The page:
It ought to be noted that private sins committed by an officebearer but repented of need not be reason for suspension or deposition unless the sin be of such a kind that it makes him unworthy to serve in one of the special offices of Christ in the church. Such a sin would be a direct violation of the qualifications for office of which Scripture speaks in several passages. A man may be guilty of child abuse or of criminal sexual conduct, and that sin may not be publicly known in the church. In such cases the man would have to be deposed, and both the deposition and the reason for it would have to be announced to the congregation, along with the fact that the man has confessed his sin and left it. 

Let it be understood that the list of sins found in Article 80 is not intended to be exhaustive. The article lists only those gross sins "among which are worthy of being punished." In other words, the article lists only the chief ones. To use the language of the article itself, it speaks of "the principal ones." These are direct, flagrant, shameful violations of the law of God and of the principles of the Word of God which govern the church of Jesus Christ. 

The list contains the following "gross sins."

1) False doctrine or heresy. Let it not escape our attention that this is the first sin on the list. The fathers regarded false doctrine, heresy, very, very seriously indeed! And for good reason. When the church succumbs to false doctrine she is soon destroyed! One who teaches false doctrine consciously and deliberately perverts the truth of Scripture as that truth is set forth in the confessions of the church. Such a false teacher is unfaithful to the vows he took when he was ordained into sacred office in the church and when he signed the Formula of Subscription.

2) Public schism. This is the sin of dividing or splitting the church or the denomination. It is often the direct result of false doctrine. The minister who teaches false doctrine almost invariably has supporters among the consistory, the congregation, and at the broader assemblies. The result is that the church or denomination splits. Those who foment schism in the church have various motives: defiance of authority, the desire to advance themselves, or self-justification. Whatever the motive, the sin of creating schism in God's church is a sore evil and, therefore, worthy of suspension and deposition.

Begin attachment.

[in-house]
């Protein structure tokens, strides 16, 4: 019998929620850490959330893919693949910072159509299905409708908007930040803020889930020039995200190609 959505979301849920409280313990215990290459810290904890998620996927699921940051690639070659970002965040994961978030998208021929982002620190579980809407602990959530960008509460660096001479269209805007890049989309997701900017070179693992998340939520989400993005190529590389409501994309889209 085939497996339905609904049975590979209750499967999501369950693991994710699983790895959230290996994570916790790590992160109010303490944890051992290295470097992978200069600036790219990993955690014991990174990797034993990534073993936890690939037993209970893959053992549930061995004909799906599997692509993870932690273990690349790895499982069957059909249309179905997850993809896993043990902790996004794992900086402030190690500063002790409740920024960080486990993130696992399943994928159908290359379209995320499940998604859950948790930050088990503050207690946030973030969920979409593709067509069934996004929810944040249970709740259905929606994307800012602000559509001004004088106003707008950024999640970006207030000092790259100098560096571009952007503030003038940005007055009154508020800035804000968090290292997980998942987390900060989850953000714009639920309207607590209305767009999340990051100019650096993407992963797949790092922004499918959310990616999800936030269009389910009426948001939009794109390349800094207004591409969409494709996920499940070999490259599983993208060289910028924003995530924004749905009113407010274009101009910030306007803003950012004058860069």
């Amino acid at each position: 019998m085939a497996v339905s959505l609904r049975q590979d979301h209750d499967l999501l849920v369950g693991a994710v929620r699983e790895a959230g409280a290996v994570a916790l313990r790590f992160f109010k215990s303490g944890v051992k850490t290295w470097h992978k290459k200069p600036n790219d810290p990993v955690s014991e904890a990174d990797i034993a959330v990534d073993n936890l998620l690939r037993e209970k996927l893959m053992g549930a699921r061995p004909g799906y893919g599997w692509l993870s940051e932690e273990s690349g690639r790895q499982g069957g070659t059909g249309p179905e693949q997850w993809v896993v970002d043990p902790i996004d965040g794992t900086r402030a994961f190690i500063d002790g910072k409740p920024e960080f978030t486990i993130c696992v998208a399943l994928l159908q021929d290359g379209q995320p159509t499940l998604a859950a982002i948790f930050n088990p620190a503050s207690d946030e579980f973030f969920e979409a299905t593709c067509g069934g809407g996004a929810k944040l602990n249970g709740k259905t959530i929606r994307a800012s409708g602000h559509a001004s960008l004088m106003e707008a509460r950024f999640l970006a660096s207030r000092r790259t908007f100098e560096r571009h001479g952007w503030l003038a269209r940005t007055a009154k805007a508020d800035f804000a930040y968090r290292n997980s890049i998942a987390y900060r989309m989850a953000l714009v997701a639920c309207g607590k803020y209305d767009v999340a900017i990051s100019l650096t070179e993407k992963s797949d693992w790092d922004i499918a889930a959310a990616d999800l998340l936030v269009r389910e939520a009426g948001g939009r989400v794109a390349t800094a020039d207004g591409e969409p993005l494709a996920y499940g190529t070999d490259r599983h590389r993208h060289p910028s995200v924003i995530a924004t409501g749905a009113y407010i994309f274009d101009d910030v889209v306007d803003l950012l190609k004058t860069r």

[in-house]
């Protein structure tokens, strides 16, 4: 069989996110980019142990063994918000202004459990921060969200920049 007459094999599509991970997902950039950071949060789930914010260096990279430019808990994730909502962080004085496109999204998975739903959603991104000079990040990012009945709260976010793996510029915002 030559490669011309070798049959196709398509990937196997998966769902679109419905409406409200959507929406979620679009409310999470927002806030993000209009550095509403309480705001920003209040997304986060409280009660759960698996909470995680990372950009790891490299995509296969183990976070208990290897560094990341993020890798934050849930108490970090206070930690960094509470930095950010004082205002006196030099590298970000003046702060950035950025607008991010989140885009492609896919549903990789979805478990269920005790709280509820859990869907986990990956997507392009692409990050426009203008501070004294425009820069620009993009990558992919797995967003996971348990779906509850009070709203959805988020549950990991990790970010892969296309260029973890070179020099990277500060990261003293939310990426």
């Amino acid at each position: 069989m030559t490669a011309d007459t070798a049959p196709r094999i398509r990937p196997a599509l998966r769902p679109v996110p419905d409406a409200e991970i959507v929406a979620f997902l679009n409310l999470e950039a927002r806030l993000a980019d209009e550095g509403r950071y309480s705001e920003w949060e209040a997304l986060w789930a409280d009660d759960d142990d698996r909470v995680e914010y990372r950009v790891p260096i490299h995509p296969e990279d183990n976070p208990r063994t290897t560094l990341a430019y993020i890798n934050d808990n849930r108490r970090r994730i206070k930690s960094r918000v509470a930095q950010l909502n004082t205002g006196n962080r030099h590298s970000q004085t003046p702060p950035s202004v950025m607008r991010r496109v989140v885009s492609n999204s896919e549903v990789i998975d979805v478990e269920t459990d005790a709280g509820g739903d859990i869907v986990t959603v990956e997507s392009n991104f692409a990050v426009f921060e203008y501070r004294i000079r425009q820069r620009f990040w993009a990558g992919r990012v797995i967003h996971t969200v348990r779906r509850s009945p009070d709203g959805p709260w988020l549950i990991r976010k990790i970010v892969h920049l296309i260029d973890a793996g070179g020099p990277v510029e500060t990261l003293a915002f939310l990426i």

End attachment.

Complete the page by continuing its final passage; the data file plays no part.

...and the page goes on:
3) Public blasphemy. This is the sin of wicked scorning of things holy. Mocking God's church, His people, His holy name, or His inspired Word is indeed a terrible, gross sin.

4) Simony. The attempt to gain an office (usually minister, but it could also be that of elder or deacon) or the attempt to sell an office in the church for money is the sin of simony.

5) Faithless desertion of office. This happens when one who has been properly called by Christ through the church willfully forsakes and refuses to perform the duties of that office. To abandon the sheep of Christ and refuse to care for them is as well a terrible sin.

6) Intrusion upon the office of another. This gross sin is the attempt to labor in one of the special offices without a proper call, or it is the attempt to labor in a congregation where the Lord has called another.7) Perjury. Lying under oath either in the civil courts or in the church of Christ is the sin of perjury.

8) Adultery. This, of course, is the terrible sin of being unfaithful to one's marriage vows and wife.

9) Fornication. This is the sin of sexual uncleanness. Any form of this is fornication and may not be tolerated in an officebearer in Christ's church.

10) Theft. This sin against the eighth commandment of God's Law is that of appropriating that which belongs to one's neighbor.

11) Acts of violence. This would be any kind of physical attack upon one's neighbor, including the worst of this, murder.

12) Habitual drunkenness. Repeated drinking of alcoholic beverages in excess constitutes this sin. Officebearers are called of God to be sober, temperate, in control of their faculties. If they are habitually drunk they certainly are not able to care for God's people by ministering to them, ruling them, or bestowing the mercies of Christ.

13) Brawling. This refers to the sin of quarreling and fighting with fellow church members.

14) Filthy lucre. This gross sin is the pursuit of dishonest gain. The sin of covetousness is the root of this sin.

The above are some of the public, gross sins, the principal ones which render a man worthy of being put out of office in the church. In most instances one of these sins makes it impossible for the deposed officebearer ever again to serve in office in Christ's church.